NOTE: The "medium" sized shirts are the same dimensions as the original, and would have been what a soldier was issued regardless of size.
Perhaps every soldier, at some time during his term of service with the Union army, was issued a wool/cotton domet flannel "quartermaster pattern" shirt. Derided as "insufferable hair shirts" by some soldiers who wore them, this style of Federal shirt was nevertheless produced in the millions and was no doubt widespread among the eastern theater armies. Today in the hobby these shirts are far too lacking in number among Federal living historians. The truth is that no Federal impression should be without a domet flannel issue shirt, and a spare kept in the knapsack will prove to be invaluable on damp, chilly nights, or when a change out of a wet cotton shirt is needed in the warmer months. When worn in the field the domet flannel shirt adds an undeniable no-nonsense air to any Federal impression that cotton civilian shirts fail to do.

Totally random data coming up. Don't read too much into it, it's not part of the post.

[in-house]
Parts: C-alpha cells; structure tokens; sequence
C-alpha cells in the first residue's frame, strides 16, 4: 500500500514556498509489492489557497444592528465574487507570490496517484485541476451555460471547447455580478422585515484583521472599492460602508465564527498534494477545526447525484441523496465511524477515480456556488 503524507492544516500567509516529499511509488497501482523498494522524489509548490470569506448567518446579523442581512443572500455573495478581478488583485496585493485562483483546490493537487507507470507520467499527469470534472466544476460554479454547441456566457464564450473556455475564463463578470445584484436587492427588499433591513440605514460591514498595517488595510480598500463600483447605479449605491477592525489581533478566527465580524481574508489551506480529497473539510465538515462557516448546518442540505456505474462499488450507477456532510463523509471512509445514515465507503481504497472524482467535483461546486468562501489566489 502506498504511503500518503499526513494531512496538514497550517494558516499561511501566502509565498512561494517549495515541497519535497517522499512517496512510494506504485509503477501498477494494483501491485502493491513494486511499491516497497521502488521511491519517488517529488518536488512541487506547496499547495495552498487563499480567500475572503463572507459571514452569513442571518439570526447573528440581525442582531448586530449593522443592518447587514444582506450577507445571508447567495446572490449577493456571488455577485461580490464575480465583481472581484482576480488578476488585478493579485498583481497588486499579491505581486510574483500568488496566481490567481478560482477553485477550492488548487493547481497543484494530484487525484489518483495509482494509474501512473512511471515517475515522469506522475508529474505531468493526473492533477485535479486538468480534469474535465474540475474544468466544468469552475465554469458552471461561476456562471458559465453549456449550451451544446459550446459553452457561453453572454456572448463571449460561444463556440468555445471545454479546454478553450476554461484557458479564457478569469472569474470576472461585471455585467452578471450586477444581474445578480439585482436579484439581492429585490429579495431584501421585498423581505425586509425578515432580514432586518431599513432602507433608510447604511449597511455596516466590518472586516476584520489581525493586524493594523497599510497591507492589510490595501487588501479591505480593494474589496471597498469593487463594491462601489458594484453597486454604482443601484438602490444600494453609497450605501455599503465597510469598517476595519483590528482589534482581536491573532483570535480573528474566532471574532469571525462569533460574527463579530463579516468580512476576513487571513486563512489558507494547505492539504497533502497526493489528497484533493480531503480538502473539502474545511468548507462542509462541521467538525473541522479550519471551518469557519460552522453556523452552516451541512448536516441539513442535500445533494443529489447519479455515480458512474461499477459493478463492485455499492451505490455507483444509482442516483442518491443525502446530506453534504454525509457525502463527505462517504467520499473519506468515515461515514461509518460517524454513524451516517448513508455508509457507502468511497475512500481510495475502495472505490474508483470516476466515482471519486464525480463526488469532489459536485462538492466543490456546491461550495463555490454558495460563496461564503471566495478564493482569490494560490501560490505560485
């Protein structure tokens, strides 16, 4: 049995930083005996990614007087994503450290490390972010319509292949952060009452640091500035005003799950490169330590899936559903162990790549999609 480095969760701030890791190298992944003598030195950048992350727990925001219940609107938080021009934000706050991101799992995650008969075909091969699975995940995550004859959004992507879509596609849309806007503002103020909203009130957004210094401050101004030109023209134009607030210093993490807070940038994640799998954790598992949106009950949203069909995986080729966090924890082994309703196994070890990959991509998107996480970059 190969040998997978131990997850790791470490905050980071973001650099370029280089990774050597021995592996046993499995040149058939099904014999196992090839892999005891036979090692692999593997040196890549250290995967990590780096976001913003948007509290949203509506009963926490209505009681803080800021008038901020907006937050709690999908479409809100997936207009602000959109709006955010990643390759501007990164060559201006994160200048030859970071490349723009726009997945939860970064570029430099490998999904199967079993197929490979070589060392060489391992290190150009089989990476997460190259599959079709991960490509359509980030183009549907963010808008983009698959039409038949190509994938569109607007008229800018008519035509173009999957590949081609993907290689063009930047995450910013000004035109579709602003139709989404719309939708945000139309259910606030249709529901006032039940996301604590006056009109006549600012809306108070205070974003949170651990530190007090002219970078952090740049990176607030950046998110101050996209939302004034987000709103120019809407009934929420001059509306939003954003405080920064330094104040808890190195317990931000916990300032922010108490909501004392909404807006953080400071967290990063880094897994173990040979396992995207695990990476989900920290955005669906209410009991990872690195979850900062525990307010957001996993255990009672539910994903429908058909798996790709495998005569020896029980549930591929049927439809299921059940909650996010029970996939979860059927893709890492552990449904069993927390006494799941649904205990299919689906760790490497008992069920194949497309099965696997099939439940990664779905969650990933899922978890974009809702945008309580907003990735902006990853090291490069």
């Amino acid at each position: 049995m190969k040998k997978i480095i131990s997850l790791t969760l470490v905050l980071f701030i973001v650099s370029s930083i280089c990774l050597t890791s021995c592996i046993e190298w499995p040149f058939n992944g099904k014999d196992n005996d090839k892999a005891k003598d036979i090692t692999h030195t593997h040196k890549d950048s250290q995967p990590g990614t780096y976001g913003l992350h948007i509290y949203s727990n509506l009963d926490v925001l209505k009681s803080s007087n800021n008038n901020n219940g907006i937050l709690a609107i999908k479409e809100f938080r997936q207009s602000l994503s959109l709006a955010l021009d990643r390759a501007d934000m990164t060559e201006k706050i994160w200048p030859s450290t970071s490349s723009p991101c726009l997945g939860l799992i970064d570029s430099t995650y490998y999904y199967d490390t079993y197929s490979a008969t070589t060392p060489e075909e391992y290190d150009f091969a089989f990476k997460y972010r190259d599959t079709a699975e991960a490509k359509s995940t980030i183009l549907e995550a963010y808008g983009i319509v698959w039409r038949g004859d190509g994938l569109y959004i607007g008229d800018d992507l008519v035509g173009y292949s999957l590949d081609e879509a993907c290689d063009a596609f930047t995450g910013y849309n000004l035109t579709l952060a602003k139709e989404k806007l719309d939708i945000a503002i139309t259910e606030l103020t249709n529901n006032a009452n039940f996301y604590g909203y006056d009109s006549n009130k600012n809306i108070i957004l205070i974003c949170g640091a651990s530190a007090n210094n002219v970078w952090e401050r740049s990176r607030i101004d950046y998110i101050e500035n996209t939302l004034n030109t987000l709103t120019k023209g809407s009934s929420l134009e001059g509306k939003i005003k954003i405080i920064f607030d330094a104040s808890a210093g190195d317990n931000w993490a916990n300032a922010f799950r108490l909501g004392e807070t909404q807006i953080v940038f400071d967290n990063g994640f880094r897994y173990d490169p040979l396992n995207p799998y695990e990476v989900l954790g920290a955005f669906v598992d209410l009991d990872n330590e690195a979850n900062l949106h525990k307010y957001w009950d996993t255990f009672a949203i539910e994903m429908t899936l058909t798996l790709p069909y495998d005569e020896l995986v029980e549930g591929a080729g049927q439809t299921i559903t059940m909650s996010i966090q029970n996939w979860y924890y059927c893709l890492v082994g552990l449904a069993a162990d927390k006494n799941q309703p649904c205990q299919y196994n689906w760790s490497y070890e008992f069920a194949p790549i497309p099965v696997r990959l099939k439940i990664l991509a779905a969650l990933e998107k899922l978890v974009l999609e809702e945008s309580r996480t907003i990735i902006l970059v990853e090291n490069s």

The other barrier to widespread use of these shirts by living historians is that the original issue shirts produced by the US government were entirely handsewn. Accurate reproductions of these garments should be entirely handsewn, and now, for less than half of what it would cost to have it made by one of the many makers of authentic goods, you can make one of these shirts for yourself!